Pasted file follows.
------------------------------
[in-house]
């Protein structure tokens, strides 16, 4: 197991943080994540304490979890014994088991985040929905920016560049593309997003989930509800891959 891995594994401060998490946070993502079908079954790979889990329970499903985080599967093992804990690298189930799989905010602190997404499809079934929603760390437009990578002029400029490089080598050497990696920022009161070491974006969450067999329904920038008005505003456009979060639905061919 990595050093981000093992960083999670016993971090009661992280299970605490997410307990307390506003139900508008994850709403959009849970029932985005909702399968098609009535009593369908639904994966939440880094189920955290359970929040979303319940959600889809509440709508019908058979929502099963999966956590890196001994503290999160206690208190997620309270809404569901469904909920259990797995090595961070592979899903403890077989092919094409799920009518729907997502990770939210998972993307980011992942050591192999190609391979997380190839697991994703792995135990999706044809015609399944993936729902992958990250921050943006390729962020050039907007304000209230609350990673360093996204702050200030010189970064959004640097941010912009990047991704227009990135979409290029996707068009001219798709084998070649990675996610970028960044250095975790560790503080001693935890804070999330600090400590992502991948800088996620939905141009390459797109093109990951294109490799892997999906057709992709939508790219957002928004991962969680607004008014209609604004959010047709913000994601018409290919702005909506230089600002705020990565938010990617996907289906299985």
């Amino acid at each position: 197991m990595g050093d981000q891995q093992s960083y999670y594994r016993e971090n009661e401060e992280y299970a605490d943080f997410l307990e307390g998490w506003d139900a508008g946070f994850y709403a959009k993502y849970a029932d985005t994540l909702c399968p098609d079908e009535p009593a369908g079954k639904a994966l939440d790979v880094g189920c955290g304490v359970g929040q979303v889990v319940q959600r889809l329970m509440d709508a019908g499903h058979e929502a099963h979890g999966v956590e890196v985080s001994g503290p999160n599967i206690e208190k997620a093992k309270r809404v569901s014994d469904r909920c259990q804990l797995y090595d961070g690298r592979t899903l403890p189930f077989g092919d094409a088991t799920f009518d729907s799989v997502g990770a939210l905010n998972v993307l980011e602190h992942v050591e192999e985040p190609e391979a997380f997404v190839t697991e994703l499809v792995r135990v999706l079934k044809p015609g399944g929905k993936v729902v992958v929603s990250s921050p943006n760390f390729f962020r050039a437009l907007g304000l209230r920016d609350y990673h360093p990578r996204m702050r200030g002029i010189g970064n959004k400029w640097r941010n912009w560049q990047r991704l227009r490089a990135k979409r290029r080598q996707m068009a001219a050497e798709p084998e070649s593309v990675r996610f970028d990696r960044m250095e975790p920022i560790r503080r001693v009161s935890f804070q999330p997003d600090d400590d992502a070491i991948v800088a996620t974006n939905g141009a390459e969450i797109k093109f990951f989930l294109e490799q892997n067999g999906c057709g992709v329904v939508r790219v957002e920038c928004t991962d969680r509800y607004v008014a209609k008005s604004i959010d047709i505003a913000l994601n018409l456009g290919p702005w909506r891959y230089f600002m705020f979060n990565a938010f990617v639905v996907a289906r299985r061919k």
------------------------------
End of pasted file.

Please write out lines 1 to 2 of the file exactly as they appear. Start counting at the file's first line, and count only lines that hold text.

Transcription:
[in-house]
């Protein structure tokens, strides 16, 4: 197991943080994540304490979890014994088991985040929905920016560049593309997003989930509800891959 891995594994401060998490946070993502079908079954790979889990329970499903985080599967093992804990690298189930799989905010602190997404499809079934929603760390437009990578002029400029490089080598050497990696920022009161070491974006969450067999329904920038008005505003456009979060639905061919 990595050093981000093992960083999670016993971090009661992280299970605490997410307990307390506003139900508008994850709403959009849970029932985005909702399968098609009535009593369908639904994966939440880094189920955290359970929040979303319940959600889809509440709508019908058979929502099963999966956590890196001994503290999160206690208190997620309270809404569901469904909920259990797995090595961070592979899903403890077989092919094409799920009518729907997502990770939210998972993307980011992942050591192999190609391979997380190839697991994703792995135990999706044809015609399944993936729902992958990250921050943006390729962020050039907007304000209230609350990673360093996204702050200030010189970064959004640097941010912009990047991704227009990135979409290029996707068009001219798709084998070649990675996610970028960044250095975790560790503080001693935890804070999330600090400590992502991948800088996620939905141009390459797109093109990951294109490799892997999906057709992709939508790219957002928004991962969680607004008014209609604004959010047709913000994601018409290919702005909506230089600002705020990565938010990617996907289906299985």